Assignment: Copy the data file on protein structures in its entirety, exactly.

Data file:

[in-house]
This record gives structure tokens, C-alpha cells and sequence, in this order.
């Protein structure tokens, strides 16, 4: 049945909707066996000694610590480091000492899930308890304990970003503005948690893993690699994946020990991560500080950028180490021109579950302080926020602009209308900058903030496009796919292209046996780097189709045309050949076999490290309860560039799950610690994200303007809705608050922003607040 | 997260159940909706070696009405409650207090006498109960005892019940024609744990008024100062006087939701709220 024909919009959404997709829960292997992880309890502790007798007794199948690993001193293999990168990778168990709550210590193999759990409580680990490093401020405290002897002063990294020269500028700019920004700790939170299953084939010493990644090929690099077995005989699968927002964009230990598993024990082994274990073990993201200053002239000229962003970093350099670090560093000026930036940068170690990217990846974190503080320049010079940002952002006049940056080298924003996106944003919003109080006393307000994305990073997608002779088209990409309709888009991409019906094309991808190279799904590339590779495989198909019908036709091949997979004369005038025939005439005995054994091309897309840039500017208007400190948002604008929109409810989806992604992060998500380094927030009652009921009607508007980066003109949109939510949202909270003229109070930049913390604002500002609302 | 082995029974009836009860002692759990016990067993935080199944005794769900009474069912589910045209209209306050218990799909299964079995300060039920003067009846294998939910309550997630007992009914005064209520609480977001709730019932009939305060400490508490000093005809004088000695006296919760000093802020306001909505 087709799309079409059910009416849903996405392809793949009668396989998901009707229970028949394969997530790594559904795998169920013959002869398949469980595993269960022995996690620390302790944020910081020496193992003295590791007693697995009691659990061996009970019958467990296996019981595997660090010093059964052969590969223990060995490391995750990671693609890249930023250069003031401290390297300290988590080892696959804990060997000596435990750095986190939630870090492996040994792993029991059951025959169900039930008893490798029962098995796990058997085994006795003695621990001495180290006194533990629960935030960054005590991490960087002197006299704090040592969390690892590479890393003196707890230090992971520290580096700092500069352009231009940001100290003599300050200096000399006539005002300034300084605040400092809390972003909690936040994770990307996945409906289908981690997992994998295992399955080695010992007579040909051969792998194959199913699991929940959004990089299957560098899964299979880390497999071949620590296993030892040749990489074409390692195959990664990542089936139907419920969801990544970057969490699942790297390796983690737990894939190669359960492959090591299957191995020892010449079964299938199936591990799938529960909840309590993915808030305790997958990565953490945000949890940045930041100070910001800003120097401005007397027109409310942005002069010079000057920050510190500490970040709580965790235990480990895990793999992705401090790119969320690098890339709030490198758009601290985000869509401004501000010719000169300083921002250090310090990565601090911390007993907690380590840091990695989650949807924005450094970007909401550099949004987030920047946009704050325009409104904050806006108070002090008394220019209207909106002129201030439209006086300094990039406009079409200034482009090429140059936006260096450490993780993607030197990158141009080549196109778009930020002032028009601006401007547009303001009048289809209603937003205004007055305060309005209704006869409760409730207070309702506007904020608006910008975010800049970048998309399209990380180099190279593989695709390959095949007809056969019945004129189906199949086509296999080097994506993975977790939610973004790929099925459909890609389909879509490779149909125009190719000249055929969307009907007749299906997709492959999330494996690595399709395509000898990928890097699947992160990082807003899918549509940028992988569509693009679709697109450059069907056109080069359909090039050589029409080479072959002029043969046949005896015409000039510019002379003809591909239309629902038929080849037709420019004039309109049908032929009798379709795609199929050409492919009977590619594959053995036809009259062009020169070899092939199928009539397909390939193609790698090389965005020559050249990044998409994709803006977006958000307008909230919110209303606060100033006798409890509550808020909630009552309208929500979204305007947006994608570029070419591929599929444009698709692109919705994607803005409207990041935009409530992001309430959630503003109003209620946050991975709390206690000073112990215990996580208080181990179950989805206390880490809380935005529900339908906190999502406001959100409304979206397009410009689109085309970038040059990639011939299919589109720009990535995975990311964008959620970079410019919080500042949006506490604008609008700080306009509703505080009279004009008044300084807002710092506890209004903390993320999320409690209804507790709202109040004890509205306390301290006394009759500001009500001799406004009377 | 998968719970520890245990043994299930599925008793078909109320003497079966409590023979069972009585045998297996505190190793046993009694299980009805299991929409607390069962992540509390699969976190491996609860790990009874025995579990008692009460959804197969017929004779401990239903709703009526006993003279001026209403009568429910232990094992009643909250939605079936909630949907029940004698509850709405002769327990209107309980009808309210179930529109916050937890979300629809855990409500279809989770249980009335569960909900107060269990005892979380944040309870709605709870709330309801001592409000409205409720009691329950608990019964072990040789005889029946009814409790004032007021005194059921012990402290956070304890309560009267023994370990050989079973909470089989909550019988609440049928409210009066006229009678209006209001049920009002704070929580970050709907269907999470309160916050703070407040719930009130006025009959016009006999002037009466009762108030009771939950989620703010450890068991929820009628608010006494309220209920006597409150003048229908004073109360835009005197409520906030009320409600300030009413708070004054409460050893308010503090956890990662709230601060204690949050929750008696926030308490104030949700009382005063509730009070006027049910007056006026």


[in-house]
This record gives structure tokens, C-alpha cells and sequence, in this order.
């Protein structure tokens, strides 16, 4: 049945909707066996000694610590480091000492899930308890304990970003503005948690893993690699994946020990991560500080950028180490021109579950302080926020602009209308900058903030496009796919292209046996780097189709045309050949076999490290309860560039799950610690994200303007809705608050922003607040 | 997260159940909706070696009405409650207090006498109960005892019940024609744990008024100062006087939701709220 024909919009959404997709829960292997992880309890502790007798007794199948690993001193293999990168990778168990709550210590193999759990409580680990490093401020405290002897002063990294020269500028700019920004700790939170299953084939010493990644090929690099077995005989699968927002964009230990598993024990082994274990073990993201200053002239000229962003970093350099670090560093000026930036940068170690990217990846974190503080320049010079940002952002006049940056080298924003996106944003919003109080006393307000994305990073997608002779088209990409309709888009991409019906094309991808190279799904590339590779495989198909019908036709091949997979004369005038025939005439005995054994091309897309840039500017208007400190948002604008929109409810989806992604992060998500380094927030009652009921009607508007980066003109949109939510949202909270003229109070930049913390604002500002609302 | 082995029974009836009860002692759990016990067993935080199944005794769900009474069912589910045209209209306050218990799909299964079995300060039920003067009846294998939910309550997630007992009914005064209520609480977001709730019932009939305060400490508490000093005809004088000695006296919760000093802020306001909505 087709799309079409059910009416849903996405392809793949009668396989998901009707229970028949394969997530790594559904795998169920013959002869398949469980595993269960022995996690620390302790944020910081020496193992003295590791007693697995009691659990061996009970019958467990296996019981595997660090010093059964052969590969223990060995490391995750990671693609890249930023250069003031401290390297300290988590080892696959804990060997000596435990750095986190939630870090492996040994792993029991059951025959169900039930008893490798029962098995796990058997085994006795003695621990001495180290006194533990629960935030960054005590991490960087002197006299704090040592969390690892590479890393003196707890230090992971520290580096700092500069352009231009940001100290003599300050200096000399006539005002300034300084605040400092809390972003909690936040994770990307996945409906289908981690997992994998295992399955080695010992007579040909051969792998194959199913699991929940959004990089299957560098899964299979880390497999071949620590296993030892040749990489074409390692195959990664990542089936139907419920969801990544970057969490699942790297390796983690737990894939190669359960492959090591299957191995020892010449079964299938199936591990799938529960909840309590993915808030305790997958990565953490945000949890940045930041100070910001800003120097401005007397027109409310942005002069010079000057920050510190500490970040709580965790235990480990895990793999992705401090790119969320690098890339709030490198758009601290985000869509401004501000010719000169300083921002250090310090990565601090911390007993907690380590840091990695989650949807924005450094970007909401550099949004987030920047946009704050325009409104904050806006108070002090008394220019209207909106002129201030439209006086300094990039406009079409200034482009090429140059936006260096450490993780993607030197990158141009080549196109778009930020002032028009601006401007547009303001009048289809209603937003205004007055305060309005209704006869409760409730207070309702506007904020608006910008975010800049970048998309399209990380180099190279593989695709390959095949007809056969019945004129189906199949086509296999080097994506993975977790939610973004790929099925459909890609389909879509490779149909125009190719000249055929969307009907007749299906997709492959999330494996690595399709395509000898990928890097699947992160990082807003899918549509940028992988569509693009679709697109450059069907056109080069359909090039050589029409080479072959002029043969046949005896015409000039510019002379003809591909239309629902038929080849037709420019004039309109049908032929009798379709795609199929050409492919009977590619594959053995036809009259062009020169070899092939199928009539397909390939193609790698090389965005020559050249990044998409994709803006977006958000307008909230919110209303606060100033006798409890509550808020909630009552309208929500979204305007947006994608570029070419591929599929444009698709692109919705994607803005409207990041935009409530992001309430959630503003109003209620946050991975709390206690000073112990215990996580208080181990179950989805206390880490809380935005529900339908906190999502406001959100409304979206397009410009689109085309970038040059990639011939299919589109720009990535995975990311964008959620970079410019919080500042949006506490604008609008700080306009509703505080009279004009008044300084807002710092506890209004903390993320999320409690209804507790709202109040004890509205306390301290006394009759500001009500001799406004009377 | 998968719970520890245990043994299930599925008793078909109320003497079966409590023979069972009585045998297996505190190793046993009694299980009805299991929409607390069962992540509390699969976190491996609860790990009874025995579990008692009460959804197969017929004779401990239903709703009526006993003279001026209403009568429910232990094992009643909250939605079936909630949907029940004698509850709405002769327990209107309980009808309210179930529109916050937890979300629809855990409500279809989770249980009335569960909900107060269990005892979380944040309870709605709870709330309801001592409000409205409720009691329950608990019964072990040789005889029946009814409790004032007021005194059921012990402290956070304890309560009267023994370990050989079973909470089989909550019988609440049928409210009066006229009678209006209001049920009002704070929580970050709907269907999470309160916050703070407040719930009130006025009959016009006999002037009466009762108030009771939950989620703010450890068991929820009628608010006494309220209920006597409150003048229908004073109360835009005197409520906030009320409600300030009413708070004054409460050893308010503090956890990662709230601060204690949050929750008696926030308490104030949700009382005063509730009070006027049910007056006026």